The growth in RHI installations has prompted greater regulation around sustainability and product quality to be introduced. The aim of this is to protect the overarching objective of the renewable heat incentive – to encourage growth in renewable heat and energy production in a sustainable way.
Core to this is ensuring products are sourced, produced and distributed efficiently and sustainably. Today I am going to look at pellet standards – what they mean and why they are important.
From the 5th of October 2015 all domestic and non-domestic customers claiming RHI payments will need to ensure they meet the BSL sustainability requirements. The simplest way to do this is to buy from a BSL approved supplier and distributor and really is the only option for customers using pellets as fuel. An annual declaration must be submitted to Ofgem to show that fuel is being supplied by a BSL approved supplier and spot check audits will be made.
As a pellet trader this means we need to ensure the pellets Lakes Biomass buy come from a BSL registered manufacturer and distributor and that the product meets sustainability standards. This is where the ENplus standards come in. ENplus is the European quality standard for pellets. Not only does the quality scheme cover the pellets themselves, it also covers the production process, labelling, logistics, any intermediary storage and finally the distribution processes until the pellets reach the end consumer. In the UK, HETAS is the regulator accrediting suppliers and managing their licencing.
What this means for pellet production.ENplus manfacturers are subject to annual inspections, audits and independent testing. Their production and quality control processes are regulated and checked to ensure they are reaching the required standards. Every manufacturer must be able to track their pellets all the way through the supply chain right back to the raw material source – this is critical should a problem occur for a cusomter. Contamination checks must be carried out, to ensure foreign bodies such as stones, soil and grain do not enter the pellet store.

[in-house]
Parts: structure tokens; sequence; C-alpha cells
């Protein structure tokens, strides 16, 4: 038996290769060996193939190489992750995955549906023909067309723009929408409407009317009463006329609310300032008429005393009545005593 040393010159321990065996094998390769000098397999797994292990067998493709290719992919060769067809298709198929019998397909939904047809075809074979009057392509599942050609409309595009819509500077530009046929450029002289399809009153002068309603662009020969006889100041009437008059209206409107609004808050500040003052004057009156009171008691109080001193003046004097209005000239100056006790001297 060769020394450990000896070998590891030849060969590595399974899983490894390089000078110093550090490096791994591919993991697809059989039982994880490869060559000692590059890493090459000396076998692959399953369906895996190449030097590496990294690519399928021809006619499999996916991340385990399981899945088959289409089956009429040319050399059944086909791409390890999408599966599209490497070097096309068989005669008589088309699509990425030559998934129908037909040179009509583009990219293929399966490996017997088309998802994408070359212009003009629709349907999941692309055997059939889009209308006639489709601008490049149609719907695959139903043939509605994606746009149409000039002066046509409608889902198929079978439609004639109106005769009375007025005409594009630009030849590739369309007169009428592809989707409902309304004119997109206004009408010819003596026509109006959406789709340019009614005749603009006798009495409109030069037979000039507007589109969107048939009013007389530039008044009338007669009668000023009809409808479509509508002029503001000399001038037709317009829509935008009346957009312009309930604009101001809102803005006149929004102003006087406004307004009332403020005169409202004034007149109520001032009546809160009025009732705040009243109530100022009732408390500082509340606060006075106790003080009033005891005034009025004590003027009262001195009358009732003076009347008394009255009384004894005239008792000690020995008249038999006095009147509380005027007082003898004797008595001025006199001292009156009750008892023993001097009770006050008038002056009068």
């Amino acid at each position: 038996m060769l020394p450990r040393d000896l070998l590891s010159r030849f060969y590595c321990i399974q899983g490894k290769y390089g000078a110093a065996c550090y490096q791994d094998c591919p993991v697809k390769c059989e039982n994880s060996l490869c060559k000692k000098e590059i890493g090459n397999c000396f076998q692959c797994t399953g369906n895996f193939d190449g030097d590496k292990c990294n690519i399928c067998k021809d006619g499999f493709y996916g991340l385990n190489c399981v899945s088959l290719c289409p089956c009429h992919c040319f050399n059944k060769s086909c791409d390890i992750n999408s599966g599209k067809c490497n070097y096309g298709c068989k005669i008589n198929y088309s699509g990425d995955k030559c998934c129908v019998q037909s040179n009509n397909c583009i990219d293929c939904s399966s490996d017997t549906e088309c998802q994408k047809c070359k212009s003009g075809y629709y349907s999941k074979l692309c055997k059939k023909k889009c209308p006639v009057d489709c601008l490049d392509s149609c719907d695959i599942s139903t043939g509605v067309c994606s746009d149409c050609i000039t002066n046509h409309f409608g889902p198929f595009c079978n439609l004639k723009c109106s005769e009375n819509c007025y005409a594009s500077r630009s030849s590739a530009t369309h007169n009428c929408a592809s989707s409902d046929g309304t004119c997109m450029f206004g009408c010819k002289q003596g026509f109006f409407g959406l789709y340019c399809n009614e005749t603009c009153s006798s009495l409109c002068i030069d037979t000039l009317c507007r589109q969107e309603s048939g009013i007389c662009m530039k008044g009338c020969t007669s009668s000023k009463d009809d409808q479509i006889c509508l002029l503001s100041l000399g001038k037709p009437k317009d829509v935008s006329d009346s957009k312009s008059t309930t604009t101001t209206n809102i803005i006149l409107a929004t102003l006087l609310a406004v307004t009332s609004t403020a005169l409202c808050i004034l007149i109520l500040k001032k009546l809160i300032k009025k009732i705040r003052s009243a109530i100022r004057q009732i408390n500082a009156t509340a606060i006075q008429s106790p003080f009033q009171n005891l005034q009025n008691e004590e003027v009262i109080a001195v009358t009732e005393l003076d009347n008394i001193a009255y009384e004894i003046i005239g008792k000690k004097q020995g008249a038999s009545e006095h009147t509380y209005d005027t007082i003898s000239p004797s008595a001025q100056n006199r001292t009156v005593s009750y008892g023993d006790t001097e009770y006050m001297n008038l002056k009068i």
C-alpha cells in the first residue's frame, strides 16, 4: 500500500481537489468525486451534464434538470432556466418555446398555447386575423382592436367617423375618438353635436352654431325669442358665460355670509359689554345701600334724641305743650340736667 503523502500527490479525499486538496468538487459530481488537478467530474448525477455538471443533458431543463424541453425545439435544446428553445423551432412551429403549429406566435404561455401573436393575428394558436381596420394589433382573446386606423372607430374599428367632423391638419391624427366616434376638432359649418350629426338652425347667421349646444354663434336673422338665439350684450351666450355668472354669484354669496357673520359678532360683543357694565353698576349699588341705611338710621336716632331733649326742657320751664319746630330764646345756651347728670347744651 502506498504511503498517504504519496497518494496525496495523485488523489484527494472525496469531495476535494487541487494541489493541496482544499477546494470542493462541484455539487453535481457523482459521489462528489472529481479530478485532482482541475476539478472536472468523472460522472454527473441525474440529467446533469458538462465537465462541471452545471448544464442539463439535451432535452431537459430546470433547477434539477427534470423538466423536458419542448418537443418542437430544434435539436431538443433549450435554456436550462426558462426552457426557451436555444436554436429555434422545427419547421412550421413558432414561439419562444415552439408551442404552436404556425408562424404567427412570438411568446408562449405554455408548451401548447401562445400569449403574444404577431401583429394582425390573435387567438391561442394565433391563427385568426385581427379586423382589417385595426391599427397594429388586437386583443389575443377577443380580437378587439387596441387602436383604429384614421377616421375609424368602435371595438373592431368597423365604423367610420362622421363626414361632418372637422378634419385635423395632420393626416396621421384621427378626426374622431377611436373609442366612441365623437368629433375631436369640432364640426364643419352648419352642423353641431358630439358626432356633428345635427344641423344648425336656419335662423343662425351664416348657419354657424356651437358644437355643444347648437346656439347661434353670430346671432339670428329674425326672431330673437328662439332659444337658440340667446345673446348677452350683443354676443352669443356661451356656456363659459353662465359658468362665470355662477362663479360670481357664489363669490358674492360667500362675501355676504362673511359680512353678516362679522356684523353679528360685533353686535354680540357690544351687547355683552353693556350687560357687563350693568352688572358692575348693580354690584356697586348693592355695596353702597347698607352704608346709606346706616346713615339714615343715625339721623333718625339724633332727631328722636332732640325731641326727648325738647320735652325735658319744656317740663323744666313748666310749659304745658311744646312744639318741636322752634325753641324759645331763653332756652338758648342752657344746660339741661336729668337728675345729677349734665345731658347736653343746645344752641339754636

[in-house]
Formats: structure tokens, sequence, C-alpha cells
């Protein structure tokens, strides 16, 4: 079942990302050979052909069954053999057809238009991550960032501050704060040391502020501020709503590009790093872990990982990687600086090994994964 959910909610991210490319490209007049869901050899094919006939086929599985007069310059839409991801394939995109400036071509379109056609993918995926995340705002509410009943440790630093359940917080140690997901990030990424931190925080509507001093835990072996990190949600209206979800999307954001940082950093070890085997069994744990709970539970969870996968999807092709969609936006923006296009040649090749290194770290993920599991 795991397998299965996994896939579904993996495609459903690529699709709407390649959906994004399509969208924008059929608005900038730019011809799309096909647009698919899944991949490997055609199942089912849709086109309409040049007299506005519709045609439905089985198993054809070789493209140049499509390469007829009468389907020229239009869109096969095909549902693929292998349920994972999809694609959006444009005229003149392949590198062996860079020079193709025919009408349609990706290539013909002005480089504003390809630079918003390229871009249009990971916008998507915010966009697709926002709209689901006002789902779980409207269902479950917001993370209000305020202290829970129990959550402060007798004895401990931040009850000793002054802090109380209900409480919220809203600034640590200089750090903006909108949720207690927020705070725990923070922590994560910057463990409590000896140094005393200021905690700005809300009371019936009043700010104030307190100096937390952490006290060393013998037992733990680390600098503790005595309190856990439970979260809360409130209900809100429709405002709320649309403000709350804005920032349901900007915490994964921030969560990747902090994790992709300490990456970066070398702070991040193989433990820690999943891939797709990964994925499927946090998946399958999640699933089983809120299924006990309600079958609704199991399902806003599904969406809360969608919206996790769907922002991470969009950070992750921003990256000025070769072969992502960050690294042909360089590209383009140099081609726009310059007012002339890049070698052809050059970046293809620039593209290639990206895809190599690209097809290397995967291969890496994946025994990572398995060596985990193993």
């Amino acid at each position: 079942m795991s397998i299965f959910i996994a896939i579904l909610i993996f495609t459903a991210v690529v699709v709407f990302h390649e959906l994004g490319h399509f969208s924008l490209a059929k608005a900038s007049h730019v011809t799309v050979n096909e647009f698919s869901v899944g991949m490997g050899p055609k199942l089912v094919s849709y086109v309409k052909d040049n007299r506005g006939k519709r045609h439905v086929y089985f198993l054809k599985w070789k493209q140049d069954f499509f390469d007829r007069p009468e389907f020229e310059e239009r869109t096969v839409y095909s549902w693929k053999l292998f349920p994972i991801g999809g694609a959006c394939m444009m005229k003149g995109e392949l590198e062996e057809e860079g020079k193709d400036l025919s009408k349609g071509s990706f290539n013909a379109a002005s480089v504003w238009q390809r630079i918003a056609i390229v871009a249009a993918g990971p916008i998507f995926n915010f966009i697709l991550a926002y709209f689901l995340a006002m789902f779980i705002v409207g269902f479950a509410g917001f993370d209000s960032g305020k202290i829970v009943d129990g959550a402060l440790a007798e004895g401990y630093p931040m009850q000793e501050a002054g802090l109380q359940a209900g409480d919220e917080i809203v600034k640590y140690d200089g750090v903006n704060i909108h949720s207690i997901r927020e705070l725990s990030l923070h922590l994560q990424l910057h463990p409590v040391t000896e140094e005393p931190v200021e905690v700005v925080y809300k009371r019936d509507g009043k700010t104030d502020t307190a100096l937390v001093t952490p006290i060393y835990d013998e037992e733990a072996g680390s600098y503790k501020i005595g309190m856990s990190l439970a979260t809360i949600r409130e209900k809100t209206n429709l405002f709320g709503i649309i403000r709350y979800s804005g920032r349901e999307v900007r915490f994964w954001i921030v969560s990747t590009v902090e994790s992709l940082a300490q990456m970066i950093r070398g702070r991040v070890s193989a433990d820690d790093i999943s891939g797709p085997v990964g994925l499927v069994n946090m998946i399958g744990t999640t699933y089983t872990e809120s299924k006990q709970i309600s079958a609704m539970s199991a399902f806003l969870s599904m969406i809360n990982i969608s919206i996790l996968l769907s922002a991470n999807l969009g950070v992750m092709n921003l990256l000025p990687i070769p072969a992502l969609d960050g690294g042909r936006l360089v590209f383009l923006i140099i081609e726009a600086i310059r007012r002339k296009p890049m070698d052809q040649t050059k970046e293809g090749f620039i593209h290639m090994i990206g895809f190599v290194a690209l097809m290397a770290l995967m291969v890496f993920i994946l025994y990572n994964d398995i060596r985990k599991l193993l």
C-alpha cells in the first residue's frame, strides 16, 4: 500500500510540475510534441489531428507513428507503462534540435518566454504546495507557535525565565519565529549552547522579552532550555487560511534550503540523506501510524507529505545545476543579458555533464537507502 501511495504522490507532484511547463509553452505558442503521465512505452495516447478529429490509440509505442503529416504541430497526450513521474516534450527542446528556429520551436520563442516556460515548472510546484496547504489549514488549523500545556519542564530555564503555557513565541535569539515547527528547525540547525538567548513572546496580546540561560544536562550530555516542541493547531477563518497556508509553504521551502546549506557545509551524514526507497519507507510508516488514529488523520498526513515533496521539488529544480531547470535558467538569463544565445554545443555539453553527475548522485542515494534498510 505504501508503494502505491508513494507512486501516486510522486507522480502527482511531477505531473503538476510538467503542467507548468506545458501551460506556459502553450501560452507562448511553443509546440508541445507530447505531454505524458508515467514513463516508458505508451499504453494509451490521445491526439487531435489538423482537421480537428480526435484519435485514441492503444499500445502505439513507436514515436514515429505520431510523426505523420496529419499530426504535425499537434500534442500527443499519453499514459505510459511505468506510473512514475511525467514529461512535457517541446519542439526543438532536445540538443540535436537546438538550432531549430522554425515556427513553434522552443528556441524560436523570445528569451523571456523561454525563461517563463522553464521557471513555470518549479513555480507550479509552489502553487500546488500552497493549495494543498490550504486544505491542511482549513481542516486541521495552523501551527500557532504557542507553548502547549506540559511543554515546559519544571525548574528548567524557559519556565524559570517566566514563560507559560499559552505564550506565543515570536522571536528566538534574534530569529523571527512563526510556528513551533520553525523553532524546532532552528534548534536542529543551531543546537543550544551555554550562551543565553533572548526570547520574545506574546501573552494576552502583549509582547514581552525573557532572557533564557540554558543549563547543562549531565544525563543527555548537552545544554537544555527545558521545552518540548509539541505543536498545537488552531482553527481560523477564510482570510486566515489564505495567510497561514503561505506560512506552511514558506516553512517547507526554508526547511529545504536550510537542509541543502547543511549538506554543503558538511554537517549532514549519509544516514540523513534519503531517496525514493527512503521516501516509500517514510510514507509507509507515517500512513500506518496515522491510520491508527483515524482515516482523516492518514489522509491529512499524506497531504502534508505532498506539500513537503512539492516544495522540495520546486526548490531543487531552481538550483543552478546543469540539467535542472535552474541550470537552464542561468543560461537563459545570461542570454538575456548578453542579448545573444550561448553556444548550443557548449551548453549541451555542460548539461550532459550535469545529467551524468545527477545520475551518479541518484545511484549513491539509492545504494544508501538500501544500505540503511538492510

What this means for the product. There are three quality levels for pellets – ENPlus-A1, ENPlus-A2 and ENB. Each quality level has the same requirements in terms of pellet diameter and length, bulk density (kg/m3) and net calorific value (MJ/kg), they must all have less than 10% moisture content. However they differ in term of ash %, ash melting point and the materials used in their manufacture. ENPlus-A1 pellets must be made from stem wood and chemically untreated wood residues; ENPlus-A2 pellets can also include whole trees (no roots) and logging residues (the portions of trees left after felling); ENB pellets may also contain forest, plantation and other virgin wood.
What this means for distribution. ENPlus standards set quality levels for the delivery vehicles themselves as well as required driver training and documentation. Critical to ENPlus standards is the grading of pellets prior to loading into the delivery vehicle. They must be loaded with less than 1% fines
Why is it important? Of course, core to the decision to use pellets is a desire to use a sustainable fuel – so ENplus gives reassurance that the materials used to create the pellets are truly sustainable. Day to day however, poor quality pellets can prove inefficient and lead to breakdowns and outages. Poor quality pellets are prone to be dusty and crumbly – resulting in reduced calorific output. Overlong pellets can block feed mechanisms resulting in outages and system damage. When it comes to pellets, quality needs to cover handling and well as the physical chemical and mechanical properties of the pellets. Ultimately quality pellets burn better, reduce maintenance costs and minimise running issues.